We arose early to partake of breakfast in the dining hall below before setting out for the day. The Tabernacle, which I believe is still in use, was another adventure in the smell of raw lumber and sawdust. The floor was dirt, well packed from years of use. It was covered with what seemed like a foot-deep layer of sawdust, furnished, I think, at least partly by Doss Paul. There was a long balcony across the rear of the Tabernacle, and a row of rooms there, also. These rooms were not usually available for public use as very often they were occupied by visiting ministers who were scheduled to preach.

The Tabernacle windows were swing-open barn-type windows that served a fine excuse for not going inside the Tabernacle for services. Many people huddled around outside, looking in the windows to listen to the music and then leave when the sermon began.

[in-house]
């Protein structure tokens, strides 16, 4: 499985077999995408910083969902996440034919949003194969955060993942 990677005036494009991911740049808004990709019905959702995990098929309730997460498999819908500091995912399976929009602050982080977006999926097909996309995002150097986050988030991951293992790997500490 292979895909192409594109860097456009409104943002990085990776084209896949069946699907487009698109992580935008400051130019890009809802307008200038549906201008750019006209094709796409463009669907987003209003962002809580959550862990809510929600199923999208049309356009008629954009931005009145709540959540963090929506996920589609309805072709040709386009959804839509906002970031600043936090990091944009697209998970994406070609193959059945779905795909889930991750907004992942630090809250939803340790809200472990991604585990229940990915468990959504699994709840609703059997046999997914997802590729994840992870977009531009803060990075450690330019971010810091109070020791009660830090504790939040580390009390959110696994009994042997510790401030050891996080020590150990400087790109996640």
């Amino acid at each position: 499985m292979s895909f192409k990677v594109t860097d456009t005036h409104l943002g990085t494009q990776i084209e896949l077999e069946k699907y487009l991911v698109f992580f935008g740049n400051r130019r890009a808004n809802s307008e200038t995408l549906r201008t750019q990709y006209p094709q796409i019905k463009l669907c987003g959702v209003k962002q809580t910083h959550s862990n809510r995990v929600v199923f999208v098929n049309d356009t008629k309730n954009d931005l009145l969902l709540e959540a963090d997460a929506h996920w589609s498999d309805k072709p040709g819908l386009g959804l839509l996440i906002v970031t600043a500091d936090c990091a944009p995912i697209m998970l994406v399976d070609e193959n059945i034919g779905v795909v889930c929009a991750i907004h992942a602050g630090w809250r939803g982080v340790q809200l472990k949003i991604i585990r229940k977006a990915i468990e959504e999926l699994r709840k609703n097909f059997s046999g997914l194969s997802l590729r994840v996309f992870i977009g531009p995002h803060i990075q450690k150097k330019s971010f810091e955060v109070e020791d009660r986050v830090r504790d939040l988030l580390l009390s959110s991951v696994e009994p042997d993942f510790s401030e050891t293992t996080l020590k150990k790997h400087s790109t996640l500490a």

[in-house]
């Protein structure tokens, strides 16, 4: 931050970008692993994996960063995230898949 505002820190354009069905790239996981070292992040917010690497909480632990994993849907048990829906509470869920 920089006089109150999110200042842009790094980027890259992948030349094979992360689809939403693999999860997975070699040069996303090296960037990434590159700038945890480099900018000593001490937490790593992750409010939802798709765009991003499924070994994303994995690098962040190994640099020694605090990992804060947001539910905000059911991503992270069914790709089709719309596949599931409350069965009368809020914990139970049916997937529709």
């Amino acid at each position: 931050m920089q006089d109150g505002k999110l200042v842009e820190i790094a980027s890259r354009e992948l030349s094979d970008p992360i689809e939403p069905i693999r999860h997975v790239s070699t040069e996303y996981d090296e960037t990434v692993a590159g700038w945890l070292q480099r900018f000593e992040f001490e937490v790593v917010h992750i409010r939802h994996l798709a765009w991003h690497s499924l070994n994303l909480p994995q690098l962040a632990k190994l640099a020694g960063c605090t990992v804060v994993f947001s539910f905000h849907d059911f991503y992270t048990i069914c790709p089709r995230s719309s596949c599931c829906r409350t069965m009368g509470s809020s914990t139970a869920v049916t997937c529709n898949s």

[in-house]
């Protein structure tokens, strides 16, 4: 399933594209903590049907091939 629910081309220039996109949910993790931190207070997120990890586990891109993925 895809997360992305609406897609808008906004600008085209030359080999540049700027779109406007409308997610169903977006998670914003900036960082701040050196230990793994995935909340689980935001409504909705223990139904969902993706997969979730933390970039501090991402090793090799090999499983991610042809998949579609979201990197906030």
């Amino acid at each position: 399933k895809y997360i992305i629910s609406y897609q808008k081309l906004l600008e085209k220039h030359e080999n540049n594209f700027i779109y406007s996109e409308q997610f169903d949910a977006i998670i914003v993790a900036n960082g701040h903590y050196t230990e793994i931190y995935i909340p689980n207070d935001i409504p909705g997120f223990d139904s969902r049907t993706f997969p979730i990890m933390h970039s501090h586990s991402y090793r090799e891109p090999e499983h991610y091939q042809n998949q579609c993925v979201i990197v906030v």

A permanent fixture on the front pew was Nellie Anderson, a rather eccentric lady who lived alone next to our farm in Strongstown. Nellie lived for the 10 days of Camp Meeting each Year, never missing a service. She was fired up with her love of Jesus Christ and was not bashful about it at all. She wore long ankle-length wide-bloused dresses and wore bonnets or homemade sun hats, and usually carried an umbrella. She was a loud "Amen" shouter and prayed long prayers. She would very often jump up and begin running up and down the aisles shouting praises all the way. Nobody minded, as everybody knew and understood and loved Nellie.

Up on the rostrum (stage) you would always find Ward Adams seated stage right in his usual location, from where he would always be the first one to his feet when it came to pledge time. He was always good for a $50 or a $100 gift. I used to wonder how anyone had that much money. Ward and his siblings and his parents were very good to us kids of a widowed mother, and I sometimes was deposited in the care of Mother Adams while Mother worked, when we lived in Belsano.

It seemed like everyboby came to Camp Meeting, even the "sinners," who were, of course, the ultimate targets for salvation. I always looked for Uncle Ed Cameron, as He was usually good for a dime, which I converted into Popsicles or ice cream cones up at Bob Clausen's store.